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Can Tories’ neoliberalism survive crisis-hit Britain’s darkening mood?

Growing anger over rising inequality makes the UK a testing ground for late-stage capitalist economic model

Paul Rogers author pic
Paul Rogers
27 August 2022, 12.00am
Nick Clegg and David Cameron’s coalition win in 2010 heralded the return of Thatcherite policies
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Creative Commons (CC BY-NC-ND 2.0)

When the British environmentalist and TV presenter, Chris Packham, tweeted a link to a striking video of sewage gushing out of a pipe onto a sandy beach in Sussex last week, it caused quite the stir. By mid-week, the video had surpassed five million views – the latest demonstration of a change in public attitudes to the privatised water companies.

The video’s impact has been heightened by three factors: the water companies are monopolies in the areas that they supply; most chief executives are on £1m-plus salaries; and shareholders are doing very nicely, thank you.

The anger directed towards the companies is part of a wider change in the national mood over the past six months, ranging from widespread support for striking transport workers, to the acceptance of the essential role of food banks in 21st century Britain. Worsening fuel poverty in the face of oil and gas corporations’ eye-watering profits adds to the anger, yet the lead contender for the Tory leadership, Liz Truss, is planning general tax cuts rather than prioritising the actual crisis at foot.

It is hardly surprising that the Labour opposition has moved into a poll lead even though its public presence is at best underwhelming. However, changes in party political support may be much less significant than this more basic shift in the national mood.

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In many countries across the world, not least in the Global South, people are fearful of the economic disarray predicted for the coming months. This also extends to poorer communities in otherwise wealthy countries across the Global North, especially those in which many millions are likely to be exposed to serious fuel poverty.

Thatcherite thinking’s return

In Britain, there is the added factor of a move to the political Right that even exceeds the radical neoliberal changes of the 1980s Margaret Thatcher era. This coincides with severe socio-economic challenges that simply do not fit in with that neoliberal agenda – meaning that the UK is heading for a crunch among wealthy states over the viability of an economic model that could have worldwide implications.

At the core of new economic thinking back in the 1970s was the idea of market fundamentalism, the primacy of the free market and its highly competitive philosophy. As it then came into political prominence in the 1980s, the main protagonist states were Ronald Reagan’s US and Thatcher’s UK, with the latter set for more fundamental policy shifts. Worldwide change was also evident, as the IMF and World Bank introduced “Washington consensus” policies of financial aid to poorer states being conditional on a neoliberal policy approach, especially when it came to privatising state assets.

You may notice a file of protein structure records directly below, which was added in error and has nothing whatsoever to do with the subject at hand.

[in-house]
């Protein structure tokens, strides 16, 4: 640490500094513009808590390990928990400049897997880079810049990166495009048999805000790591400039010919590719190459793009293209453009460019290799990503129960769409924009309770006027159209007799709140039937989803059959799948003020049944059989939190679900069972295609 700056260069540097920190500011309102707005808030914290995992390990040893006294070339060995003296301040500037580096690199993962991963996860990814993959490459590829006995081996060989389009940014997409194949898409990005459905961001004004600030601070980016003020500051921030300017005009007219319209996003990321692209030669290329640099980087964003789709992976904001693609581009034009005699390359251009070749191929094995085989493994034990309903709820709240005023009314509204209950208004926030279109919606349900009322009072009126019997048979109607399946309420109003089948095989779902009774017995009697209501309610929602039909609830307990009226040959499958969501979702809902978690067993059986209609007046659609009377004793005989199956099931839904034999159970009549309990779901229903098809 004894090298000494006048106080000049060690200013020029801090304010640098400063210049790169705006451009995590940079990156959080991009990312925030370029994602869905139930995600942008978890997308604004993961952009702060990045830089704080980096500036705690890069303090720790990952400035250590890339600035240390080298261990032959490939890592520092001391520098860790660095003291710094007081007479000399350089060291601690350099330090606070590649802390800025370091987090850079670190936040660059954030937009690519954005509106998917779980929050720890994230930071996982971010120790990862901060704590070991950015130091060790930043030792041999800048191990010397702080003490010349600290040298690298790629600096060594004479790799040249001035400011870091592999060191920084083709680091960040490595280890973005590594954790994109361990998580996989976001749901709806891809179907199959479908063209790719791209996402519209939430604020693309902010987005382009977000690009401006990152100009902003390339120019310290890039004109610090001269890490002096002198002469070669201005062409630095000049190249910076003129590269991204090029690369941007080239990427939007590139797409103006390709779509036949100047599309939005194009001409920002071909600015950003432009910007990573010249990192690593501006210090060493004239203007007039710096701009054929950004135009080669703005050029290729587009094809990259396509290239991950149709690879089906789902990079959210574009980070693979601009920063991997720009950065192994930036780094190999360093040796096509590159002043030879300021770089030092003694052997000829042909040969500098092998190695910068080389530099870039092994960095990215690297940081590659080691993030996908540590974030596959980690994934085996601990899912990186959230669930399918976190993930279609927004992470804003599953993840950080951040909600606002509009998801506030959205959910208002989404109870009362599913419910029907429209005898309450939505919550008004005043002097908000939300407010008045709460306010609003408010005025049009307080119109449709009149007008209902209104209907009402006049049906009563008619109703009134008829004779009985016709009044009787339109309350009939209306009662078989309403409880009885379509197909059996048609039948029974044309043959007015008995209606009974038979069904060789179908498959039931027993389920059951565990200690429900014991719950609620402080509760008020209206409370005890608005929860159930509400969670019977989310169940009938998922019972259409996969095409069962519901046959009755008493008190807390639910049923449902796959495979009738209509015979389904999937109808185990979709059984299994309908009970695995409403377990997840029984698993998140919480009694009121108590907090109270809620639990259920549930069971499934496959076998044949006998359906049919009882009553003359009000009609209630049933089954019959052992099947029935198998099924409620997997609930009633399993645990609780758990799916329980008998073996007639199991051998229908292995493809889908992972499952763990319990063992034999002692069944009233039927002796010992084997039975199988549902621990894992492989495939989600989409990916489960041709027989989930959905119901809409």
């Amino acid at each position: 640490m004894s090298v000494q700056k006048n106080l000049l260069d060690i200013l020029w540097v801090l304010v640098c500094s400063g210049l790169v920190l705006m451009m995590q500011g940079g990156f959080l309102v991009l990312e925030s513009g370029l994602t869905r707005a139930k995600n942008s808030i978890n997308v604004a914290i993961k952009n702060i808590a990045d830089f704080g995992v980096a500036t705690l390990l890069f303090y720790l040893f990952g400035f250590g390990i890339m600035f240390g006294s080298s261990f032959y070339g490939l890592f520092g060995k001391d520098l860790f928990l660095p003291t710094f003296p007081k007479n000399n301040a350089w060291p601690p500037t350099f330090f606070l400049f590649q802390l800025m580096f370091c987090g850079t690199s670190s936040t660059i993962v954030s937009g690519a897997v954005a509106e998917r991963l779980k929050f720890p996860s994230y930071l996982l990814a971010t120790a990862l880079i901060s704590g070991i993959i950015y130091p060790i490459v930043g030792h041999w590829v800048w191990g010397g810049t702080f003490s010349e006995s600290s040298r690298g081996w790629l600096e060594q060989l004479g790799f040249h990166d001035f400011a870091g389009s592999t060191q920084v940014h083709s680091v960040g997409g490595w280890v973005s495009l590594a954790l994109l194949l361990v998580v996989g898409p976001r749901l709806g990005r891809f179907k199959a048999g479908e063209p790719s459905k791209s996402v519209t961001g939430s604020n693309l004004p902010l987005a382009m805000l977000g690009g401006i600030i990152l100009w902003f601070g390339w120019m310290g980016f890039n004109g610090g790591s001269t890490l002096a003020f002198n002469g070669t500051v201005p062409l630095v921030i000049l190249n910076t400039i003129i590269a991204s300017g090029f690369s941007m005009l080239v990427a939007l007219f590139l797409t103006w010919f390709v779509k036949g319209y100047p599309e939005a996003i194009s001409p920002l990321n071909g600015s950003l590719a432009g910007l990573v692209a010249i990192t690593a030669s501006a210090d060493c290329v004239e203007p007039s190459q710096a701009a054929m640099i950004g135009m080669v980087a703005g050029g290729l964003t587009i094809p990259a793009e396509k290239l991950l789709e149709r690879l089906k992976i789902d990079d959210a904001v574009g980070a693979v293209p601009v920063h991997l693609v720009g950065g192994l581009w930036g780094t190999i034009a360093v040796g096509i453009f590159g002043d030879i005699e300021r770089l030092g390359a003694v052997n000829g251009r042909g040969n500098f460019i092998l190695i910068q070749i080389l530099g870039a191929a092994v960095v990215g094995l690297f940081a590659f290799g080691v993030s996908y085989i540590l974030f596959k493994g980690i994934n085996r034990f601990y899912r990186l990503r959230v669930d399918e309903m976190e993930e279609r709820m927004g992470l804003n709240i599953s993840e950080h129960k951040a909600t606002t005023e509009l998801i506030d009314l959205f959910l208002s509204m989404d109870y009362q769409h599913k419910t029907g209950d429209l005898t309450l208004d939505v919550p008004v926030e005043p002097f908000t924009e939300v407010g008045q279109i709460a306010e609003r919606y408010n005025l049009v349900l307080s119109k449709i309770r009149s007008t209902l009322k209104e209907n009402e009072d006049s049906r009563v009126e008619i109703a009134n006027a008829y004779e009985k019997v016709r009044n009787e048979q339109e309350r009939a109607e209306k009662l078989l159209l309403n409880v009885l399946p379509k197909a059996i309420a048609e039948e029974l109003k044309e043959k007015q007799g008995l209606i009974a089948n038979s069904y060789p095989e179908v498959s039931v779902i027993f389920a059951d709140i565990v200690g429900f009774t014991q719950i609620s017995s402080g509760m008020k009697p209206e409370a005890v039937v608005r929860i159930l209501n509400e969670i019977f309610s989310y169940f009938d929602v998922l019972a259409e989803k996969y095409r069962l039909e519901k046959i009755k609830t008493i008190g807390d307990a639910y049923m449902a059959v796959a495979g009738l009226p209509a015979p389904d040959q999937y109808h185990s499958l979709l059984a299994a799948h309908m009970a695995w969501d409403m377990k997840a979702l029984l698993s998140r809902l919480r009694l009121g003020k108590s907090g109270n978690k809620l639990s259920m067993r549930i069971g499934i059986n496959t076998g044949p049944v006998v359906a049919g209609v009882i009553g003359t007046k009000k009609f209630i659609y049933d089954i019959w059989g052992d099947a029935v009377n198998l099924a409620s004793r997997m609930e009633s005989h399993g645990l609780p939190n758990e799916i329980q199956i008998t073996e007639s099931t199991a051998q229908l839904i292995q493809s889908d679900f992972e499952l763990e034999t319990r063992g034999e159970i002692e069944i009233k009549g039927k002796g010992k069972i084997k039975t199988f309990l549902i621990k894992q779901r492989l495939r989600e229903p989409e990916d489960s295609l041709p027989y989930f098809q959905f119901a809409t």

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In global terms, though, it was the UK that embraced the new ideology most thoroughly – aided by the North Sea oil and gas bonanza, and in the 20 years after Thatcher there was little fundamental change, even if Labour carried out some modest reforms. Since the Tory-Lib Dem coalition took power in 2010, though, the UK has gone back to the Thatcherite thinking, and this has accelerated since the Tories’ overall parliamentary majority win in 2015.

Supported by the Tufton Street brigade of neoliberal freethinkers and their wider global community of hundreds more think tanks within the Atlas system, the government has worked hard to maintain the market fundamentalist view.

It hasn’t always been easy, as the COVID-19 pandemic required central economic management and government spending that would normally be anathema to any serious neoliberalist. Neither has the growing public awareness of global heating been very helpful.

On its own, the free market simply cannot respond quickly enough to the risk of climate breakdown. That has to come from determined governmental action, but neither of the two Tory leadership candidates is prioritising this – despite the wild weather now being experienced across the world.

Either Truss will stick to her policies – leading to political and economic crises – or the neoliberal approach will have to be abandoned

Whether Truss or Rishi Sunak wins the race, things are set for a new Tory government that is even more determined to pursue the Thatcherite dream, although such an approach will only make things worse. The increase in marginalisation now manifesting across Britain and the imperative need for immediate climate action both require effective and substantial central government action of a kind and extent that simply isn’t in the neoliberal playbook.

Because the UK government regards that playbook as sacrosanct and because the UK has gone unusually far down the neoliberal road, what is happening is essentially a test, not just for the Tory government but for this economic approach as a way of life. Either incoming prime minister Truss will stick with her declared policies – leading to a full-blooded economic and political crisis – or else the approach itself will have to be abandoned in a welter of U-turns.

Either way, neoliberalism will take a hit as the UK becomes an unhappy testing ground for what comes next in this era of late-stage capitalism.

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